When the council meetings come on cable access, I just start whistling Andy's theme.

Wow--a whole bizarro Andy Griffith world replacing Maayberry with Portland--who gets the honor of Aunt Bee (Vera? Minnis?), Floyd the Barber (Sam Adams, one of his next gigs will be to cut hair at Bishops' on 28th), which obviously makes Saltzman, Gomer Pyle and his erstwhile bro, Goober Pyle.

In all fairness to Opie, he isn't sitting down and imbibing muscle relaxers; which brings me back to Gomer/Goober; what the hell has he done the last few years? Just curious--


I think this is the season after Aunt Bea died. Andy's gal pal tried to fill in, but Opie was troubled.

I think Saltzman's more Goober than Gomer -- he's not on every episode.

Now over at the county, there's Petticoat Junction, but that's another thread entirely...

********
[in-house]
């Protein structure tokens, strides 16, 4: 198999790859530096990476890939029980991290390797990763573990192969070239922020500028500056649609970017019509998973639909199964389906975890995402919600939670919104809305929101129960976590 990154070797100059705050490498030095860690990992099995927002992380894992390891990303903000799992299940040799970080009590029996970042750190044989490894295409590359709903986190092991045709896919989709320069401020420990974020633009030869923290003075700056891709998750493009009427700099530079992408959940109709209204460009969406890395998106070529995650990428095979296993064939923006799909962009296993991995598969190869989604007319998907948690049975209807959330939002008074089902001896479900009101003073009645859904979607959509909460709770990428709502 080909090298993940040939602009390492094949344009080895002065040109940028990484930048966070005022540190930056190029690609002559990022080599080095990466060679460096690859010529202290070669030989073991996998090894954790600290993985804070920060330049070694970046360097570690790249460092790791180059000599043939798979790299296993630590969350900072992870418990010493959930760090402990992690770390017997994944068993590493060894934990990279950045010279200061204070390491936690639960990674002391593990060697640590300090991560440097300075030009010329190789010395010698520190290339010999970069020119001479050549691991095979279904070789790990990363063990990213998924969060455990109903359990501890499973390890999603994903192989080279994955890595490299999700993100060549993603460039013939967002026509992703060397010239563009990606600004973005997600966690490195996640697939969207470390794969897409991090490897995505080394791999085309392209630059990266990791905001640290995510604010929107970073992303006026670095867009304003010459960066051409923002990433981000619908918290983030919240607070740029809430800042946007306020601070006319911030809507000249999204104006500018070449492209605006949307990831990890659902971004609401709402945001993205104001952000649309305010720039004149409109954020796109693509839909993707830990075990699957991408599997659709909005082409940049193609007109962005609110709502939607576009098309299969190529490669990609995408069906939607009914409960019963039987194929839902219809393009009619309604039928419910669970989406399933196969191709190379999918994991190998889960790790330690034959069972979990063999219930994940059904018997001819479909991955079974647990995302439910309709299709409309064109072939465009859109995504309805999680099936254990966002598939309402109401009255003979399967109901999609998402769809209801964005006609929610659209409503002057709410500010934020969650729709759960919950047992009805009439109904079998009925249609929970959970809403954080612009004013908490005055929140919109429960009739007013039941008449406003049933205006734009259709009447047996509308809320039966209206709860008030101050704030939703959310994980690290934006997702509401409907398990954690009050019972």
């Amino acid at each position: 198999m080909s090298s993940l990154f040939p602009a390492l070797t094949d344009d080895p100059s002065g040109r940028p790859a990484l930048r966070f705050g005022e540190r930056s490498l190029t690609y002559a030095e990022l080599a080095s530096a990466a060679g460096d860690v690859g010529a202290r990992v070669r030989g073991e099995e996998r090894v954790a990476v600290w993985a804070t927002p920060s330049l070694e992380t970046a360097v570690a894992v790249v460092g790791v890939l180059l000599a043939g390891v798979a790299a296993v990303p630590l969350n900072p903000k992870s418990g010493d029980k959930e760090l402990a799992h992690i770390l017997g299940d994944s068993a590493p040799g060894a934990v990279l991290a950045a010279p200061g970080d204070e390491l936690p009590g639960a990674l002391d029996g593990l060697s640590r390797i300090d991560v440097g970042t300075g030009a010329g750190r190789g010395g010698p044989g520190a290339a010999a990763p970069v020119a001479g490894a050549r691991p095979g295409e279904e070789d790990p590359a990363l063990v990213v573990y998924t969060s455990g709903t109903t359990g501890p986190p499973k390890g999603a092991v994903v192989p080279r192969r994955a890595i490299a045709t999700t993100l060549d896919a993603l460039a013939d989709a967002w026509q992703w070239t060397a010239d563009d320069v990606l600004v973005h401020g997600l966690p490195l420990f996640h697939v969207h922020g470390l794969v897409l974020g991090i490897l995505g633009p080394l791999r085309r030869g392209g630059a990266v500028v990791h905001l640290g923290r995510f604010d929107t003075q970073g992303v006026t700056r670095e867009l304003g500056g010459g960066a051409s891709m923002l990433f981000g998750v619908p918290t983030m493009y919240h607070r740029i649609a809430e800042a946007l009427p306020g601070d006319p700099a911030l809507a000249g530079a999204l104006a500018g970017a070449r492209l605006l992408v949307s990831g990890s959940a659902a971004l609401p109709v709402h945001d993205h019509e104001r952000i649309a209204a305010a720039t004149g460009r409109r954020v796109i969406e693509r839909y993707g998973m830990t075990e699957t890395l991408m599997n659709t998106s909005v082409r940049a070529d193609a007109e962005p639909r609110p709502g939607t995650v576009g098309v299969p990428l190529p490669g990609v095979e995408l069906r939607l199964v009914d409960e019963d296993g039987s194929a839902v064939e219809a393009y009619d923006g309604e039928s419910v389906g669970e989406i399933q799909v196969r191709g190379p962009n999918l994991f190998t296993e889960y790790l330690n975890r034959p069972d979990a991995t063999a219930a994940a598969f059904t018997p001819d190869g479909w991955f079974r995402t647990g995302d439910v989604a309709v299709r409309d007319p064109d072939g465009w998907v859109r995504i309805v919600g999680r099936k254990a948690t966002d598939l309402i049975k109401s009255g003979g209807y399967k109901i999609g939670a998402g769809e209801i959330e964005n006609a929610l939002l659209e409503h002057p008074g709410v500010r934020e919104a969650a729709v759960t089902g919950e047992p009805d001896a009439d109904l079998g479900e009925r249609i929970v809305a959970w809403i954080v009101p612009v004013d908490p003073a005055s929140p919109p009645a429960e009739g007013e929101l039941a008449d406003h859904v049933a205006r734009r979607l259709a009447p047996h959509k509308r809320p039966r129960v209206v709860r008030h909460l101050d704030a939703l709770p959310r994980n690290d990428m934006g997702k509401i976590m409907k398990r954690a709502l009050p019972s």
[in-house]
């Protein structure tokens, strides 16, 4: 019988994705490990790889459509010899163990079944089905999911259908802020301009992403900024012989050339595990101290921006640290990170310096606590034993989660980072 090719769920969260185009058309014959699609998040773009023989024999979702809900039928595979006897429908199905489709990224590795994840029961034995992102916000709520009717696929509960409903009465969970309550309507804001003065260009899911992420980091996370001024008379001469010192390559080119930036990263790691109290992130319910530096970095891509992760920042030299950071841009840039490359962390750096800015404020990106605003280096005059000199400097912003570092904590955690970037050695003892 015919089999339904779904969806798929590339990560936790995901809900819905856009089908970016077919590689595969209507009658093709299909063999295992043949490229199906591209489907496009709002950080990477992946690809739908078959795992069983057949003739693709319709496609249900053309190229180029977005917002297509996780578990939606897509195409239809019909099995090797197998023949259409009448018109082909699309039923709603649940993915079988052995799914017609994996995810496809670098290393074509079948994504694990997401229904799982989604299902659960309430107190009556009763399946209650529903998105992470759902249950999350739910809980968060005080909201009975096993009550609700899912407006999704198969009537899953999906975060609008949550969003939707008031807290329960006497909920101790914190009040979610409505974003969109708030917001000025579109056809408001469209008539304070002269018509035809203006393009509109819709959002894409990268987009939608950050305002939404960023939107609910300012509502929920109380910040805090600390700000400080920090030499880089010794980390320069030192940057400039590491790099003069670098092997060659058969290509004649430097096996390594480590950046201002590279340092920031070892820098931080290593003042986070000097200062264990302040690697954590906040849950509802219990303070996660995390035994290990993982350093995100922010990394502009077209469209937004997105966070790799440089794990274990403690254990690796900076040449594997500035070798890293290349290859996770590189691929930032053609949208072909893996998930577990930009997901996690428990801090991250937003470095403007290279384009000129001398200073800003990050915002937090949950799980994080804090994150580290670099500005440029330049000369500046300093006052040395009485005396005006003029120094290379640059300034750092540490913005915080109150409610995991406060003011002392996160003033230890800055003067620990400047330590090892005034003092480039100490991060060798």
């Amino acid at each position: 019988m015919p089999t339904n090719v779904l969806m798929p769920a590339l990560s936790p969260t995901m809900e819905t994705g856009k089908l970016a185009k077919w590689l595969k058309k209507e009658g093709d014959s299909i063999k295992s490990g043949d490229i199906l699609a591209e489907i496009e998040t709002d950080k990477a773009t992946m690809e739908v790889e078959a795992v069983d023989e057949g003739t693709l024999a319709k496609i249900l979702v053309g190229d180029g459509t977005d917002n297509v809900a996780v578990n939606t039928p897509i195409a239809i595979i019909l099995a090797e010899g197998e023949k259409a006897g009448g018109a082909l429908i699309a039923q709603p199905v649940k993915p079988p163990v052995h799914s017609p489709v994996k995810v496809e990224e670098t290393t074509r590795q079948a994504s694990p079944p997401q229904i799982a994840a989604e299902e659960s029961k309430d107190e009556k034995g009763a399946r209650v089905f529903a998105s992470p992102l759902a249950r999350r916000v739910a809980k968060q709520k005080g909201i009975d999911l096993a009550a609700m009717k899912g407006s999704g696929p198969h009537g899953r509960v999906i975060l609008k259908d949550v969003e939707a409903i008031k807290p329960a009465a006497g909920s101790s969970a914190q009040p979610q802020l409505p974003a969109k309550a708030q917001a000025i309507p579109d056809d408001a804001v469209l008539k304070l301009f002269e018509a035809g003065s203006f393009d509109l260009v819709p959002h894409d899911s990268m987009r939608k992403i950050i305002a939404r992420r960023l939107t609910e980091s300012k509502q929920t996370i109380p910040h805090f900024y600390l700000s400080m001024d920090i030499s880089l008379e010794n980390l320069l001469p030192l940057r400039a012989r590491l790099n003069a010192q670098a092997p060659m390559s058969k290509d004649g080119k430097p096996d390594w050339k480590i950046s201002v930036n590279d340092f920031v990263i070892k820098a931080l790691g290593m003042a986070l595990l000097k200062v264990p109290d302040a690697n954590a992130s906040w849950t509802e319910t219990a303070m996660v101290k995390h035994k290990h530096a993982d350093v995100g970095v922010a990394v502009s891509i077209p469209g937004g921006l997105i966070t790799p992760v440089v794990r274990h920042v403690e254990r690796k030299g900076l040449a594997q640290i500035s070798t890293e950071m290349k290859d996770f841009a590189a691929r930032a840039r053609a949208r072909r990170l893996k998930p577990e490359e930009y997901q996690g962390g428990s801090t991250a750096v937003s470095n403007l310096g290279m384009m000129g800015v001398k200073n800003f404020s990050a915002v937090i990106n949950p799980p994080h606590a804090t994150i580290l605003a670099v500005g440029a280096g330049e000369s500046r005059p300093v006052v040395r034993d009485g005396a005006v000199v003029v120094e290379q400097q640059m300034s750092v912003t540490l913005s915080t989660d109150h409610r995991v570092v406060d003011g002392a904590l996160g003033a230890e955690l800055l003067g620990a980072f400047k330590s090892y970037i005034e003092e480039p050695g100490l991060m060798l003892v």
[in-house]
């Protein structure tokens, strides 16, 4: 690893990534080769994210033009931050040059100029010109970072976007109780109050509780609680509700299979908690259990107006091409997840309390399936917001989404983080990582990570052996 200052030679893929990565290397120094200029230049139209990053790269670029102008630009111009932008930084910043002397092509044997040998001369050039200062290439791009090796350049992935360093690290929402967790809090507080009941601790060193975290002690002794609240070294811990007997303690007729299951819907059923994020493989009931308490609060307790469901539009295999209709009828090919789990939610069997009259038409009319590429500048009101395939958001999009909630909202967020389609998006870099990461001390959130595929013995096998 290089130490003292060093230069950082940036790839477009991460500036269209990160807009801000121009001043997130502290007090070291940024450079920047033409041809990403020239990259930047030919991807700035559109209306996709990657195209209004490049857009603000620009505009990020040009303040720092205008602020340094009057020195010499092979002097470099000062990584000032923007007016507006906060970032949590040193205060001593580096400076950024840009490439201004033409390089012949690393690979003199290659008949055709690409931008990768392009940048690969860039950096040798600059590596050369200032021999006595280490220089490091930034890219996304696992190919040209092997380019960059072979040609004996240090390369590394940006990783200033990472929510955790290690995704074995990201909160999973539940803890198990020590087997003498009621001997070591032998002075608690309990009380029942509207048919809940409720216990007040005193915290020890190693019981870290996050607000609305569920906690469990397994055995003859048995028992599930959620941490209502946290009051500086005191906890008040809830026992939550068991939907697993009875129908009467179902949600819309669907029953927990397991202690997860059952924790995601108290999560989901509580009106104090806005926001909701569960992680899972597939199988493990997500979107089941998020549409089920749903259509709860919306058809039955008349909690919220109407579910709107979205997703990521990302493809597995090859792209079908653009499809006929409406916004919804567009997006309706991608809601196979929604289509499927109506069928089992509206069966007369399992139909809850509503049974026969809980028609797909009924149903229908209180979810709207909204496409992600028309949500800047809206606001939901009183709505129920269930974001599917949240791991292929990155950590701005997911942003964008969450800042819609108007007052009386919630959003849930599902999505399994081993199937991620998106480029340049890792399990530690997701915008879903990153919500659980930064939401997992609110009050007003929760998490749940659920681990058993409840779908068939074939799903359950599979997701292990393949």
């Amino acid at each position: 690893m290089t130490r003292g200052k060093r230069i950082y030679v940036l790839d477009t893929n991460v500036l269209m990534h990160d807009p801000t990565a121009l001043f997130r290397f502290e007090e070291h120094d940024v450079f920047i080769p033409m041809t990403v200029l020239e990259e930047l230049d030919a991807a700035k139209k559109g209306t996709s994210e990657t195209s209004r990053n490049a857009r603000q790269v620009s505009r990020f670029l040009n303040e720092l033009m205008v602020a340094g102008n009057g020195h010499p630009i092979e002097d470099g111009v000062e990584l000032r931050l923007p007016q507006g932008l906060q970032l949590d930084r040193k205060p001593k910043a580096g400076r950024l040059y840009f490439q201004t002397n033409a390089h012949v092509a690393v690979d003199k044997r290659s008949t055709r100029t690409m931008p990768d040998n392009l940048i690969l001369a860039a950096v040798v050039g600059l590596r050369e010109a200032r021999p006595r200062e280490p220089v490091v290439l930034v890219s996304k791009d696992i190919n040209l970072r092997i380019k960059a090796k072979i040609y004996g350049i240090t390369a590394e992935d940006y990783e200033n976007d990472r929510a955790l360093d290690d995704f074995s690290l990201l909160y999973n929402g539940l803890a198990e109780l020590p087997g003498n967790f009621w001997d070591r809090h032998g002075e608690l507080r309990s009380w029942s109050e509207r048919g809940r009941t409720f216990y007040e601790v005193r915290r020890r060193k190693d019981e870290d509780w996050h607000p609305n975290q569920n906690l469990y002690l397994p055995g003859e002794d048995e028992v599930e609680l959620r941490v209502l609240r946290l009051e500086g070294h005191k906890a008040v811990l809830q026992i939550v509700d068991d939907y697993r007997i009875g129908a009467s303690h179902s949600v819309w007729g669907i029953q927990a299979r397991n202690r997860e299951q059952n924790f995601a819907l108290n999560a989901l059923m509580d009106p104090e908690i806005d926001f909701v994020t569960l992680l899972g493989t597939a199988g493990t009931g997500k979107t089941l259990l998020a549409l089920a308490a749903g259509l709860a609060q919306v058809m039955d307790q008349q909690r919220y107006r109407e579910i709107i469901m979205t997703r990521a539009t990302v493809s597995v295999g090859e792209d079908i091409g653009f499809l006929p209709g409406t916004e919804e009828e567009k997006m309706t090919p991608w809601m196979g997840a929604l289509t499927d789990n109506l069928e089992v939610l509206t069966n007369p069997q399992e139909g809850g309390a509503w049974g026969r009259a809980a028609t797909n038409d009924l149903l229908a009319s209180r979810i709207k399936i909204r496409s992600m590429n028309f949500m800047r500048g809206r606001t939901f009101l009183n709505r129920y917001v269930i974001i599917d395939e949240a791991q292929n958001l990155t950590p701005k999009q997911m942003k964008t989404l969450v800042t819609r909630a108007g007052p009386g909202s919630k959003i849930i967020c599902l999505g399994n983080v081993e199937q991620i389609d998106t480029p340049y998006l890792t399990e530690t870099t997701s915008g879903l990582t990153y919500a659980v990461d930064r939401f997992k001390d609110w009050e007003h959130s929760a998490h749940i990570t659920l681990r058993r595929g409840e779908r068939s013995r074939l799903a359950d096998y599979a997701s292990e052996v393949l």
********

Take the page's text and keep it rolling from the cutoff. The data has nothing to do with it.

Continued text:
Hey, if Sam "Vera who?" Adams can get elected on a "I'm an outsider who wants to shake up City Hall!" ticket, why can't Sten portray himself as a crusading reformer?

This whole Mayberry thing is fascinating since it seems to resonate, but my suggestions:
Gomer - Sam Adams - His gee whiz attitude at his accomplishments and willingness to work in BurgerVille commends him to this character
Goober - Saltzmann - Same level of verbal skills
Opie - Let stand as Erik
Aunt Bea - Vera since she rode herd on Sam et al in City Council
Andy - Pushing it since he seemed a noble character, but Potter (sherriff in town?) Then again, Andy was the womanizer, so maybe Giusto.
Leonard - Leave as Don Knotts because of the parallels in their own self-delusional megalomania.